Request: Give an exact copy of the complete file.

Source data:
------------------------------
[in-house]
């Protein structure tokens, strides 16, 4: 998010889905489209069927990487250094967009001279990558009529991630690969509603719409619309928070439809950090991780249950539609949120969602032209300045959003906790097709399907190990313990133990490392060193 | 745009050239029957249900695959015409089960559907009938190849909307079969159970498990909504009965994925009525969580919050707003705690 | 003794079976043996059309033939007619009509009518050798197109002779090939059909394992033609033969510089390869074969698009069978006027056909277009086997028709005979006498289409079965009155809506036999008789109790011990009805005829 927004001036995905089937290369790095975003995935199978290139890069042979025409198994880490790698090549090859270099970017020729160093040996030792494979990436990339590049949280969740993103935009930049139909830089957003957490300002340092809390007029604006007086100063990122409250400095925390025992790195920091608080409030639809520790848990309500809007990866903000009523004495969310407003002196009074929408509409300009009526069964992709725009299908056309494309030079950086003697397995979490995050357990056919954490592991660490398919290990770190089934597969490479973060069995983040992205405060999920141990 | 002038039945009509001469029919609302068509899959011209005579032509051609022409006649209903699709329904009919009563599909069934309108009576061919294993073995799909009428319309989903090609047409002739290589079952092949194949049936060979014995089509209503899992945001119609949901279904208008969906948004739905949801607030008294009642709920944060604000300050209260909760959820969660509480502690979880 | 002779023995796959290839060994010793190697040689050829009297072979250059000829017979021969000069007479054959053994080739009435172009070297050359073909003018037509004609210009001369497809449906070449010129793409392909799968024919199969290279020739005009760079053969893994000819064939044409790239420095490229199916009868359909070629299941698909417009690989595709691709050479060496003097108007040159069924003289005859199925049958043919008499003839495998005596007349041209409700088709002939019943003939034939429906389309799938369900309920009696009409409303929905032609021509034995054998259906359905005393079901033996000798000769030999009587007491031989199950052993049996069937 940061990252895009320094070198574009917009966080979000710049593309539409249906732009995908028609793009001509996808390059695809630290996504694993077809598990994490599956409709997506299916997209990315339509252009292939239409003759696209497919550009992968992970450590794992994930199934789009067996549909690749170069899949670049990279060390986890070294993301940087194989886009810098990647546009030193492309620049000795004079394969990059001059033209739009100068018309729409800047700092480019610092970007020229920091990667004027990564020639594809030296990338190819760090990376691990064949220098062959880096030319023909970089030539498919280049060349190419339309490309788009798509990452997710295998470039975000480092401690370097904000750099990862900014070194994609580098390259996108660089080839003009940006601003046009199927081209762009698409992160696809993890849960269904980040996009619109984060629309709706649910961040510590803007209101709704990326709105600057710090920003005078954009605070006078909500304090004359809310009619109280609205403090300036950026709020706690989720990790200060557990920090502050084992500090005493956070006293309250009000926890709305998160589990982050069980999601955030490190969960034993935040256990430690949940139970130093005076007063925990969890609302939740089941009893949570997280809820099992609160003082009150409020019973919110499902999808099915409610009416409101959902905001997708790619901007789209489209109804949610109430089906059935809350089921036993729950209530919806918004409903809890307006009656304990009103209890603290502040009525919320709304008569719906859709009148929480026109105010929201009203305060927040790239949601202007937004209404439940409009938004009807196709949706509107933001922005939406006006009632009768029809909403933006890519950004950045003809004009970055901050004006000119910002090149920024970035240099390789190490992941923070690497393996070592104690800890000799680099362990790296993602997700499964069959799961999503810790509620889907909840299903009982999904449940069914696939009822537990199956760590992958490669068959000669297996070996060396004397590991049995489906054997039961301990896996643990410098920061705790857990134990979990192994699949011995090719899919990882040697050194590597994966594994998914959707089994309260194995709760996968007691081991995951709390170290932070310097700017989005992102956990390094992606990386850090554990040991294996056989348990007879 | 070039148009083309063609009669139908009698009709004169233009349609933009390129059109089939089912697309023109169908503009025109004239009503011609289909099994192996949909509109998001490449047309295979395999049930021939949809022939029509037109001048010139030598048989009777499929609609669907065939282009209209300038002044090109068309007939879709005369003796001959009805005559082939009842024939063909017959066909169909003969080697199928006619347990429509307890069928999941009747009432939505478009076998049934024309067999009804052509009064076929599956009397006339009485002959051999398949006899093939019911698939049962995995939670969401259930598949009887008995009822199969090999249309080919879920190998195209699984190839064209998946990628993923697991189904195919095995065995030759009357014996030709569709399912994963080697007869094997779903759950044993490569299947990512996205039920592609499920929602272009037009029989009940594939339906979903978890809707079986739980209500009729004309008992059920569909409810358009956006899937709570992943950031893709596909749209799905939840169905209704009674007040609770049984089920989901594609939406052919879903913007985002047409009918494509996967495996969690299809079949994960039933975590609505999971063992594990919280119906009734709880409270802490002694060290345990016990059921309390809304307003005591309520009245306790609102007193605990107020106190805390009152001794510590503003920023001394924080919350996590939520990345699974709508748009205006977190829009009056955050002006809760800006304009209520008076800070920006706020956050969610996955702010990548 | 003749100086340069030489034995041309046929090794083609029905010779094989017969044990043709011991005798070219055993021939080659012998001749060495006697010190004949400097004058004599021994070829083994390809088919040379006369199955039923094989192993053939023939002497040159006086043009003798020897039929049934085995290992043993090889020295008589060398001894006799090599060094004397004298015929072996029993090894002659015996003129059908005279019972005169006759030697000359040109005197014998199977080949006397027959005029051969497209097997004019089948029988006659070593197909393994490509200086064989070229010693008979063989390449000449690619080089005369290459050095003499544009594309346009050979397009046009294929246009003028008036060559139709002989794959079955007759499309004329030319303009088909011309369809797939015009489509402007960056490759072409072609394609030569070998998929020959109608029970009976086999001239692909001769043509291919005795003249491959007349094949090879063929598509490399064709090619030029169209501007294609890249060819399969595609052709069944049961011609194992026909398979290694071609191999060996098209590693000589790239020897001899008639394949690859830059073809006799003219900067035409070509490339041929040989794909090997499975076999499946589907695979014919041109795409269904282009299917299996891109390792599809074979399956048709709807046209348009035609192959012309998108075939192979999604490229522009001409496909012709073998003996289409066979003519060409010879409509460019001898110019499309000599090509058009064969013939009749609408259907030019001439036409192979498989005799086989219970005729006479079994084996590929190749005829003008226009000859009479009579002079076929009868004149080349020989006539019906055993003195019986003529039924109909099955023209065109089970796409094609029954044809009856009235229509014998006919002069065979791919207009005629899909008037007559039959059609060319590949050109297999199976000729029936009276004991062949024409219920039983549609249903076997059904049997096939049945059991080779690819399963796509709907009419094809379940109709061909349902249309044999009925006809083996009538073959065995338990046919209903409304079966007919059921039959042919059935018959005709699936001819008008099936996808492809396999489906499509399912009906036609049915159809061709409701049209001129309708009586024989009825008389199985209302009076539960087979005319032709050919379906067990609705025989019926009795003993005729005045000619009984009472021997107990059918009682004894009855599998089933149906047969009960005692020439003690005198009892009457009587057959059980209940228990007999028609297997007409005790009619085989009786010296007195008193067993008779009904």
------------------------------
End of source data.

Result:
[in-house]
């Protein structure tokens, strides 16, 4: 998010889905489209069927990487250094967009001279990558009529991630690969509603719409619309928070439809950090991780249950539609949120969602032209300045959003906790097709399907190990313990133990490392060193 | 745009050239029957249900695959015409089960559907009938190849909307079969159970498990909504009965994925009525969580919050707003705690 | 003794079976043996059309033939007619009509009518050798197109002779090939059909394992033609033969510089390869074969698009069978006027056909277009086997028709005979006498289409079965009155809506036999008789109790011990009805005829 927004001036995905089937290369790095975003995935199978290139890069042979025409198994880490790698090549090859270099970017020729160093040996030792494979990436990339590049949280969740993103935009930049139909830089957003957490300002340092809390007029604006007086100063990122409250400095925390025992790195920091608080409030639809520790848990309500809007990866903000009523004495969310407003002196009074929408509409300009009526069964992709725009299908056309494309030079950086003697397995979490995050357990056919954490592991660490398919290990770190089934597969490479973060069995983040992205405060999920141990 | 002038039945009509001469029919609302068509899959011209005579032509051609022409006649209903699709329904009919009563599909069934309108009576061919294993073995799909009428319309989903090609047409002739290589079952092949194949049936060979014995089509209503899992945001119609949901279904208008969906948004739905949801607030008294009642709920944060604000300050209260909760959820969660509480502690979880 | 002779023995796959290839060994010793190697040689050829009297072979250059000829017979021969000069007479054959053994080739009435172009070297050359073909003018037509004609210009001369497809449906070449010129793409392909799968024919199969290279020739005009760079053969893994000819064939044409790239420095490229199916009868359909070629299941698909417009690989595709691709050479060496003097108007040159069924003289005859199925049958043919008499003839495998005596007349041209409700088709002939019943003939034939429906389309799938369900309920009696009409409303929905032609021509034995054998259906359905005393079901033996000798000769030999009587007491031989199950052993049996069937 940061990252895009320094070198574009917009966080979000710049593309539409249906732009995908028609793009001509996808390059695809630290996504694993077809598990994490599956409709997506299916997209990315339509252009292939239409003759696209497919550009992968992970450590794992994930199934789009067996549909690749170069899949670049990279060390986890070294993301940087194989886009810098990647546009030193492309620049000795004079394969990059001059033209739009100068018309729409800047700092480019610092970007020229920091990667004027990564020639594809030296990338190819760090990376691990064949220098062959880096030319023909970089030539498919280049060349190419339309490309788009798509990452997710295998470039975000480092401690370097904000750099990862900014070194994609580098390259996108660089080839003009940006601003046009199927081209762009698409992160696809993890849960269904980040996009619109984060629309709706649910961040510590803007209101709704990326709105600057710090920003005078954009605070006078909500304090004359809310009619109280609205403090300036950026709020706690989720990790200060557990920090502050084992500090005493956070006293309250009000926890709305998160589990982050069980999601955030490190969960034993935040256990430690949940139970130093005076007063925990969890609302939740089941009893949570997280809820099992609160003082009150409020019973919110499902999808099915409610009416409101959902905001997708790619901007789209489209109804949610109430089906059935809350089921036993729950209530919806918004409903809890307006009656304990009103209890603290502040009525919320709304008569719906859709009148929480026109105010929201009203305060927040790239949601202007937004209404439940409009938004009807196709949706509107933001922005939406006006009632009768029809909403933006890519950004950045003809004009970055901050004006000119910002090149920024970035240099390789190490992941923070690497393996070592104690800890000799680099362990790296993602997700499964069959799961999503810790509620889907909840299903009982999904449940069914696939009822537990199956760590992958490669068959000669297996070996060396004397590991049995489906054997039961301990896996643990410098920061705790857990134990979990192994699949011995090719899919990882040697050194590597994966594994998914959707089994309260194995709760996968007691081991995951709390170290932070310097700017989005992102956990390094992606990386850090554990040991294996056989348990007879 | 070039148009083309063609009669139908009698009709004169233009349609933009390129059109089939089912697309023109169908503009025109004239009503011609289909099994192996949909509109998001490449047309295979395999049930021939949809022939029509037109001048010139030598048989009777499929609609669907065939282009209209300038002044090109068309007939879709005369003796001959009805005559082939009842024939063909017959066909169909003969080697199928006619347990429509307890069928999941009747009432939505478009076998049934024309067999009804052509009064076929599956009397006339009485002959051999398949006899093939019911698939049962995995939670969401259930598949009887008995009822199969090999249309080919879920190998195209699984190839064209998946990628993923697991189904195919095995065995030759009357014996030709569709399912994963080697007869094997779903759950044993490569299947990512996205039920592609499920929602272009037009029989009940594939339906979903978890809707079986739980209500009729004309008992059920569909409810358009956006899937709570992943950031893709596909749209799905939840169905209704009674007040609770049984089920989901594609939406052919879903913007985002047409009918494509996967495996969690299809079949994960039933975590609505999971063992594990919280119906009734709880409270802490002694060290345990016990059921309390809304307003005591309520009245306790609102007193605990107020106190805390009152001794510590503003920023001394924080919350996590939520990345699974709508748009205006977190829009009056955050002006809760800006304009209520008076800070920006706020956050969610996955702010990548 | 003749100086340069030489034995041309046929090794083609029905010779094989017969044990043709011991005798070219055993021939080659012998001749060495006697010190004949400097004058004599021994070829083994390809088919040379006369199955039923094989192993053939023939002497040159006086043009003798020897039929049934085995290992043993090889020295008589060398001894006799090599060094004397004298015929072996029993090894002659015996003129059908005279019972005169006759030697000359040109005197014998199977080949006397027959005029051969497209097997004019089948029988006659070593197909393994490509200086064989070229010693008979063989390449000449690619080089005369290459050095003499544009594309346009050979397009046009294929246009003028008036060559139709002989794959079955007759499309004329030319303009088909011309369809797939015009489509402007960056490759072409072609394609030569070998998929020959109608029970009976086999001239692909001769043509291919005795003249491959007349094949090879063929598509490399064709090619030029169209501007294609890249060819399969595609052709069944049961011609194992026909398979290694071609191999060996098209590693000589790239020897001899008639394949690859830059073809006799003219900067035409070509490339041929040989794909090997499975076999499946589907695979014919041109795409269904282009299917299996891109390792599809074979399956048709709807046209348009035609192959012309998108075939192979999604490229522009001409496909012709073998003996289409066979003519060409010879409509460019001898110019499309000599090509058009064969013939009749609408259907030019001439036409192979498989005799086989219970005729006479079994084996590929190749005829003008226009000859009479009579002079076929009868004149080349020989006539019906055993003195019986003529039924109909099955023209065109089970796409094609029954044809009856009235229509014998006919002069065979791919207009005629899909008037007559039959059609060319590949050109297999199976000729029936009276004991062949024409219920039983549609249903076997059904049997096939049945059991080779690819399963796509709907009419094809379940109709061909349902249309044999009925006809083996009538073959065995338990046919209903409304079966007919059921039959042919059935018959005709699936001819008008099936996808492809396999489906499509399912009906036609049915159809061709409701049209001129309708009586024989009825008389199985209302009076539960087979005319032709050919379906067990609705025989019926009795003993005729005045000619009984009472021997107990059918009682004894009855599998089933149906047969009960005692020439003690005198009892009457009587057959059980209940228990007999028609297997007409005790009619085989009786010296007195008193067993008779009904």